After trying out their hands in biopics of various actors and sports personalities, Bollywood is currently awash with all things political. From 'The Accidental Prime Minister' based on a book by the same name on former PM Manmohan Singh to 'Thackeray', filmmakers are in a race to outdo each other to rustle up a political biopic. Also in the pipeline are two ambitious projects on PM Narendra Modi and one on the 'mysterious' death of former PM Lal Bahadur Shastri in Tashkent.
Considering the passing fad that political biopics are, Shiv Sena MP Sanjay Raut brought the story of the Shiv Sena supremo Bal Thackeray to celluloid. Starring the maverick Nawazuddin Siddiqui as the most revered political figure in Maharashtra, the film attempts to chronicle his decades' long career on the 70mm screen.
Nawazuddin as Balasaheb introduces you to the caricaturist, the provocative speaker and at last the political giant. He unflinchingly portrays Bal Thackeray's hatred for Muslims, South-Indians and particularly every non-Maharashtrian who occupied space in the state. His dark sense of humour got special treatment from Nawaz, who cracked the jokes like they were his own.
While most biopics are agenda-driven, either they indulge in some shameless image-cleansing process or let propaganda rule their script, 'Thackeray' bares it all out without needless omissions. There have been many instances where you would question his collective hatred for everyone other than the Marathi community, his hate speeches that had resulted in communal clashes and often times the ghost of Hindutva would come to haunt you but that's how Bal Thackeray's regime had been and that is exactly how it has been portrayed.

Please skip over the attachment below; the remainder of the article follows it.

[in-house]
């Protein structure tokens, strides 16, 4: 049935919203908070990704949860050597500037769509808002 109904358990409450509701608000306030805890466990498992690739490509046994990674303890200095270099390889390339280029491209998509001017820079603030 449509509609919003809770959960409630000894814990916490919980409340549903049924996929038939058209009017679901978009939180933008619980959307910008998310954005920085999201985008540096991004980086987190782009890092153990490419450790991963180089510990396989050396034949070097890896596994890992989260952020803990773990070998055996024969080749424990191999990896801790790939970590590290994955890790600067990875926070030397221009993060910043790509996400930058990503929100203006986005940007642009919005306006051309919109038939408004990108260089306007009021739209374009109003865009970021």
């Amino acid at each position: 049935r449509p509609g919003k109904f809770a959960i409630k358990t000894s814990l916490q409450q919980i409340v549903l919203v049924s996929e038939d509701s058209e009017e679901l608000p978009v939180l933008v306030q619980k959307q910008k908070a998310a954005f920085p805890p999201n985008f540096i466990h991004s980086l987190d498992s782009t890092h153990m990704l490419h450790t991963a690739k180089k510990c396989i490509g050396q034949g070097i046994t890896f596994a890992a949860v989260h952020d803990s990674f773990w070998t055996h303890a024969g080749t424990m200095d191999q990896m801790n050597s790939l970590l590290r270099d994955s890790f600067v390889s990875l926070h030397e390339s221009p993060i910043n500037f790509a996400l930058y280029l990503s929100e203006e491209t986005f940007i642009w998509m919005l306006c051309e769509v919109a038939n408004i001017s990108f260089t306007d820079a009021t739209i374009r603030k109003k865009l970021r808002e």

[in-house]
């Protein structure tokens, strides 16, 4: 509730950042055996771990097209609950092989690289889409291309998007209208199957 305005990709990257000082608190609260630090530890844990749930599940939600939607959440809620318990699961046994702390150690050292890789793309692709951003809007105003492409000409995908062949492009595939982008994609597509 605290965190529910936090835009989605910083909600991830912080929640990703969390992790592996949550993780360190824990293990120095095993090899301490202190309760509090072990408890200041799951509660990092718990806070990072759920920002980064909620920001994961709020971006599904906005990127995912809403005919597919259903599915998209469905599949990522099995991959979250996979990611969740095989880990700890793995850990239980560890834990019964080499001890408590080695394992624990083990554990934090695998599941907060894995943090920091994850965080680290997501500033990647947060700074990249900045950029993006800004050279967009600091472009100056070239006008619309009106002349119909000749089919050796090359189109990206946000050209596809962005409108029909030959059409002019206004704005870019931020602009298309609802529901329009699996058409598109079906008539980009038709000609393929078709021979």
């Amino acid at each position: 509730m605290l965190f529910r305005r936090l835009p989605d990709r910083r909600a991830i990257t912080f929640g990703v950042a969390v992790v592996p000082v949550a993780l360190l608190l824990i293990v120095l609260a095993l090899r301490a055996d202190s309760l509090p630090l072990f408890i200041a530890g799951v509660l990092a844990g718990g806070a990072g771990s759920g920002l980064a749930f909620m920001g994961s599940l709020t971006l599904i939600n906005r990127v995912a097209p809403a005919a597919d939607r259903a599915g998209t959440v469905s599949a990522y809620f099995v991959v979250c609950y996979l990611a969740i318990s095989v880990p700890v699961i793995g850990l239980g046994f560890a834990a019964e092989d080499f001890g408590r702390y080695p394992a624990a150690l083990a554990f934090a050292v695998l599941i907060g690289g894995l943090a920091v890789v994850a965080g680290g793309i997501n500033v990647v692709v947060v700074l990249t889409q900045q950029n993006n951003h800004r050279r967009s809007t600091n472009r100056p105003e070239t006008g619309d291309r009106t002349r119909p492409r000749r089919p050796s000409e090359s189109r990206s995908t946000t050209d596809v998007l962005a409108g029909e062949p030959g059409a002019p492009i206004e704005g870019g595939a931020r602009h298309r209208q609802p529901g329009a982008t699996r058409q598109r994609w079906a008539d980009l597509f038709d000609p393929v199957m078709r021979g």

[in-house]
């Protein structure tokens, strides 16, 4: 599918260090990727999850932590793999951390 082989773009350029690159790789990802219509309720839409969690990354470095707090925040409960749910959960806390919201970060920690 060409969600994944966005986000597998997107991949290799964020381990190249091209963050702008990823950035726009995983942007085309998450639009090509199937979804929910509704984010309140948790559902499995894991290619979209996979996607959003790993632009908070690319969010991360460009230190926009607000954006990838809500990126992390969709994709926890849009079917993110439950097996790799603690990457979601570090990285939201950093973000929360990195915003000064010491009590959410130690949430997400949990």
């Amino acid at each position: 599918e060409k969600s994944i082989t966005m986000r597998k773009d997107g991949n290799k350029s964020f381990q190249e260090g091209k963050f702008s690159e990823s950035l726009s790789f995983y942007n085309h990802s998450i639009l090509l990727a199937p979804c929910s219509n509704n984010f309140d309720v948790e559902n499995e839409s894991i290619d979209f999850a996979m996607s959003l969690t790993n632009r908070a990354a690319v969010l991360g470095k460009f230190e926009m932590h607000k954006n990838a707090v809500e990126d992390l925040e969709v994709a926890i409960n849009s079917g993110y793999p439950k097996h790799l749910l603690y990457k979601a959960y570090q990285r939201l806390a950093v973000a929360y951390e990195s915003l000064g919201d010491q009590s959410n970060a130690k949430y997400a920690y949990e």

Director Abhijit Panse has tried hard to make a film that captures all the nuances of the political giant but that is practically impossible. The film is not an entertainer and you should totally avoid watching it if you are expecting some masala dialogues and high-octane drama. Not much emphasis has been put on his personal life, a few scenes with Meena Tai (Amrita Rao) doesn't compensate for the loss of focus on his familial bonds.
Amrita as Meena Tai is a mute spectator to all the activities of her husband. She comes, she serves and she goes. Although Amrita is a treat to watch on screen after ages, there is just too much resemblance with her character in Vivaah and that disappoints the viewers, who would have expected more from her supposed 'comeback'. However, her poise and simplicity are indubitably admirable.
As much as the makers have toiled hard to pick the perfect actor to play Bala Saheb, they just did not try designing the supporting star cast. The person who plays former PM Indira Gandhi opens a can of worms in her to attempt to play the character. She delivers her dialogues in a robotic manner, flutters her eyelids even when her character doesn't demand it. Anybody who has seen the late Prime Minister's interviews and speeches would know she is nothing like the way she has been portrayed in the film. The highpoints about Nawaz's portrayal of Thackeray is that he doesn't try to mimic his Marathi accent and does not even try to speak the language. He has tried to be as real as it can get and focus on the nuances of his character rather than imitating him blatantly.
Coming back to the film, it won't quench your thirst for a perfect biopic because it clearly isn't. However, the film doesn't lionise Thackeray and that's exactly why you should watch it. Nawazuddin Siddiqui's performance is not a surprise element because there isn't anything that the actor cannot do and it surely can be one of the primary reasons to watch this film.